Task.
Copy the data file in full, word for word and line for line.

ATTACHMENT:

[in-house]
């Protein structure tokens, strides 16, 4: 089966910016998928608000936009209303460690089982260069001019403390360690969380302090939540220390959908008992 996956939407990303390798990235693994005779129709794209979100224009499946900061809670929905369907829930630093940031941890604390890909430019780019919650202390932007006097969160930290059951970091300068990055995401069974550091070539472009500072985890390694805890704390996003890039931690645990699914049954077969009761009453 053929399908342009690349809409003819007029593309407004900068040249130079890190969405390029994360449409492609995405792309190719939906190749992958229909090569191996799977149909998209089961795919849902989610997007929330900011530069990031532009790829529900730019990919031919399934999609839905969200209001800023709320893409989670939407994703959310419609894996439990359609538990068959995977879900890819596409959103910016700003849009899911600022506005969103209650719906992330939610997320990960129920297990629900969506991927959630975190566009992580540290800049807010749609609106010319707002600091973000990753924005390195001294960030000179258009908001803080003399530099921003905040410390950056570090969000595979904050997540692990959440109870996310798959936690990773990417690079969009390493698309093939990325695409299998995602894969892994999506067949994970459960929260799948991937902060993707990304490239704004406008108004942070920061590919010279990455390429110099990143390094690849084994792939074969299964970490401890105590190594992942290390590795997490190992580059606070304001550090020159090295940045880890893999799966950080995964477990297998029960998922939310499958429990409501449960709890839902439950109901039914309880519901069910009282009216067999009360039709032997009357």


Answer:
[in-house]
């Protein structure tokens, strides 16, 4: 089966910016998928608000936009209303460690089982260069001019403390360690969380302090939540220390959908008992 996956939407990303390798990235693994005779129709794209979100224009499946900061809670929905369907829930630093940031941890604390890909430019780019919650202390932007006097969160930290059951970091300068990055995401069974550091070539472009500072985890390694805890704390996003890039931690645990699914049954077969009761009453 053929399908342009690349809409003819007029593309407004900068040249130079890190969405390029994360449409492609995405792309190719939906190749992958229909090569191996799977149909998209089961795919849902989610997007929330900011530069990031532009790829529900730019990919031919399934999609839905969200209001800023709320893409989670939407994703959310419609894996439990359609538990068959995977879900890819596409959103910016700003849009899911600022506005969103209650719906992330939610997320990960129920297990629900969506991927959630975190566009992580540290800049807010749609609106010319707002600091973000990753924005390195001294960030000179258009908001803080003399530099921003905040410390950056570090969000595979904050997540692990959440109870996310798959936690990773990417690079969009390493698309093939990325695409299998995602894969892994999506067949994970459960929260799948991937902060993707990304490239704004406008108004942070920061590919010279990455390429110099990143390094690849084994792939074969299964970490401890105590190594992942290390590795997490190992580059606070304001550090020159090295940045880890893999799966950080995964477990297998029960998922939310499958429990409501449960709890839902439950109901039914309880519901069910009282009216067999009360039709032997009357």